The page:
The Combination of Acupuncture and Massage

Acupuncture and Massage

Acupuncture and Massage

The combination of acupuncture and massage is a powerful method of treatment.  Research has shown that both acupuncture and massage individually are excellent for the reduction of pain and muscle spasm, but combining the treatments can enhance the effects.

According to the World Health Organization, there are more than 70 conditions, diseases and symptoms that acupuncture treats.  Here, we will discuss how the combination of massage and acupuncture can be substantially helpful in the treatment of orthopedic, pain, and sports injuries.

Massage therapy aids in the recovery of soft tissue conditions such as muscle spasm, muscle tightness, tissue restriction and scar tissue, as well as imbalances in the positioning of body parts relative to other body parts, muscle weakness, and synergistic or opposing muscles or muscle groups.  Massage therapy mobilizes tissues that may require separation from other tissues in the form of scars, tissue adhesions and potential contractures.  There is no substitute for the direct impact of working locally on these issues with massage.

Just like massage therapy, acupuncture is excellent at pain relief and decreasing muscle spasm.  Acupuncture improves blood flow to an area, pushing out fluids that may contain chemicals that cause pain and discomfort.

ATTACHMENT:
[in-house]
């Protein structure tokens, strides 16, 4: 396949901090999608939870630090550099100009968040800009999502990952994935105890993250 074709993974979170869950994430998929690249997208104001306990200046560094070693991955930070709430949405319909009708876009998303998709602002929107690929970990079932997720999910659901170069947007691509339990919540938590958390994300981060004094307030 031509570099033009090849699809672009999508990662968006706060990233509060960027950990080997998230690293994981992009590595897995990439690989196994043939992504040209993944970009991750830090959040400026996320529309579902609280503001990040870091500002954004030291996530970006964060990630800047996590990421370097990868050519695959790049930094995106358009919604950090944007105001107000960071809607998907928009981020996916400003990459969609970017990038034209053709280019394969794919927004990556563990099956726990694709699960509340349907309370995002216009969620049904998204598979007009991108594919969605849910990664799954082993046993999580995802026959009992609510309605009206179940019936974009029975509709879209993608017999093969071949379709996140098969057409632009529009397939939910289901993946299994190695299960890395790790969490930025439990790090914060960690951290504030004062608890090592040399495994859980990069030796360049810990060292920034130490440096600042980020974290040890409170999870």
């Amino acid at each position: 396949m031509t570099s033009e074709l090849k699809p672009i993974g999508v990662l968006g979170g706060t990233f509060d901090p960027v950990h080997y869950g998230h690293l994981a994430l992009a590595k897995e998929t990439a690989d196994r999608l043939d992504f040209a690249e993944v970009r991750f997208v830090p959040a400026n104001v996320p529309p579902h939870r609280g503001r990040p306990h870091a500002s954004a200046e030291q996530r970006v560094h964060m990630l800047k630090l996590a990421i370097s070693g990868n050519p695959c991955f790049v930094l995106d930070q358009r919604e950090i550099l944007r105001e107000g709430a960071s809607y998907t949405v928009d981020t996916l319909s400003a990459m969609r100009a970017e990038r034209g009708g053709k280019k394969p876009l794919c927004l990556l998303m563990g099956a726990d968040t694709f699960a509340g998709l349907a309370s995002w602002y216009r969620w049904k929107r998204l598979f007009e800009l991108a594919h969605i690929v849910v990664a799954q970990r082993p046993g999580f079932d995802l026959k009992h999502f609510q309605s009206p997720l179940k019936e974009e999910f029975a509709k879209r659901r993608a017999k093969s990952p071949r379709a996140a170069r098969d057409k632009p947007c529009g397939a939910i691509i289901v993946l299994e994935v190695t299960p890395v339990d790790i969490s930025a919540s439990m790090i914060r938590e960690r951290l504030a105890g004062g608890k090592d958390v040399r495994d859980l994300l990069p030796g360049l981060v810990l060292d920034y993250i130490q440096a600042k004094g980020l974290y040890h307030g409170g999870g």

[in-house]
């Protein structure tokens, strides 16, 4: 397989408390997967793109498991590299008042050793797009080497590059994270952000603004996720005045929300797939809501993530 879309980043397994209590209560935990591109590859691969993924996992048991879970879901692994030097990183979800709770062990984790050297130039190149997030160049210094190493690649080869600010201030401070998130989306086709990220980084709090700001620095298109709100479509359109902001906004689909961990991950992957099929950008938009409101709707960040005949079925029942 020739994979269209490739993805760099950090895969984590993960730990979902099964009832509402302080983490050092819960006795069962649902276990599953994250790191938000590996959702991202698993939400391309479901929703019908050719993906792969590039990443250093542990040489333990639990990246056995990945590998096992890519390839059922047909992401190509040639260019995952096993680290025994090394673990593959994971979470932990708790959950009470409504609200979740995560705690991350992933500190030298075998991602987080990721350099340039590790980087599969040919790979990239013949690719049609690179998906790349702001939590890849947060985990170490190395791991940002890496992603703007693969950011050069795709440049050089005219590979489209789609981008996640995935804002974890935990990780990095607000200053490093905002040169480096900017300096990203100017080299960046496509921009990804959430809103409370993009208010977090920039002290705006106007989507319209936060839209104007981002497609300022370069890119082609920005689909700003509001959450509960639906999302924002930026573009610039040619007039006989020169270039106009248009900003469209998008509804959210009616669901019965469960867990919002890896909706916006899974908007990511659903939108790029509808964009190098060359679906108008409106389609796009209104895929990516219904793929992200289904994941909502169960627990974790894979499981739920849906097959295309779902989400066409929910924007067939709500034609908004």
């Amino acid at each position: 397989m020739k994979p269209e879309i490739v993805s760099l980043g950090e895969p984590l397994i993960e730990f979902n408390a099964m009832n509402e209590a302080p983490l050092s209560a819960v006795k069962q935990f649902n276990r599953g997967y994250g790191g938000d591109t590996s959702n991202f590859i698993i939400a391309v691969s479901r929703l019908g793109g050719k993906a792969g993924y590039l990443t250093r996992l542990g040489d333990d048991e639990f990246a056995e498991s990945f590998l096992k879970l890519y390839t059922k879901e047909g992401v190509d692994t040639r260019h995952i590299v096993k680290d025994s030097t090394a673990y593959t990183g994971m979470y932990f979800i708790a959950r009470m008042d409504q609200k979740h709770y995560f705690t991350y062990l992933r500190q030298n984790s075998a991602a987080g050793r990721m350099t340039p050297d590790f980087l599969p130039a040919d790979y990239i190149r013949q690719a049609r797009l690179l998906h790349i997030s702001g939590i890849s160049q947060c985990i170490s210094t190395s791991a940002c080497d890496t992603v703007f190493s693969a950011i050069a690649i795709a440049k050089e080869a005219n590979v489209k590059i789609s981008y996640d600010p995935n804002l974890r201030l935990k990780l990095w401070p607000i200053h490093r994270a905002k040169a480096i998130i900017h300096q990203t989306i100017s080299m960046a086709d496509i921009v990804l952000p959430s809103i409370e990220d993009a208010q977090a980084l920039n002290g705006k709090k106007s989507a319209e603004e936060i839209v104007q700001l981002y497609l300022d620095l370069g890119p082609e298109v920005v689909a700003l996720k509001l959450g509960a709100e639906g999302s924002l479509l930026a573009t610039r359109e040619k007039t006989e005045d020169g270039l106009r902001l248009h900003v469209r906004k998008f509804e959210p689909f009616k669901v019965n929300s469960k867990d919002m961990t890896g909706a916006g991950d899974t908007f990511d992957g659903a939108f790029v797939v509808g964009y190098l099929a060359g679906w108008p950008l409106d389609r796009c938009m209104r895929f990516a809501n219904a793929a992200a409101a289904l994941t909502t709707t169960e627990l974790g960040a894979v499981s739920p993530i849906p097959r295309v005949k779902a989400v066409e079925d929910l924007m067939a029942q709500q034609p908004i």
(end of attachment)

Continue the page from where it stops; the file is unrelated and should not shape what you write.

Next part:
An acupuncture treatment can enhance a massage therapy session in several ways.  Acupuncture needles can work into deeper tissues, such as the multifidus muscles in the spine, which no fingers, elbows, or palms can access.  Acupuncture can also directly influence nerves and blood vessels with greater impact.

A perfect example of a patient benefiting from both massage and acupuncture is the treatment of a previous injury where the tissues are “stuck” and immobile.  The patient experiences low-grade pain or tightness regardless of how much the individual stretches.  Here, massage techniques can work to loosen up scar tissue.  Then, acupuncture can work onmanipulating muscle tone and improving blood flow to the area.  This moves chemicals that may have pooled due to the scar tissue.  The increased blood flow also brings nutrients to the area which positively impact healing.  If the scar tissue is deep, acupuncture can access those tissues to augment the work the soft tissue techniques have accomplished, additionally loosening up the scar.

If one treatment or another has provided limited results, give both treatments a try. Book a massage and an acupuncture treatment one after the other, and maximize your pain relief.

Pearl Chang Russell practices as a licensed acupuncturist in Richardson, a suburb of Dallas, TX and has a Masters of Science in Acupuncture and Oriental Medicine. Pearl’s source of inspiration is her grandmother whose wealth of experience spans over 50 years in acupuncture and Chinese medicine.

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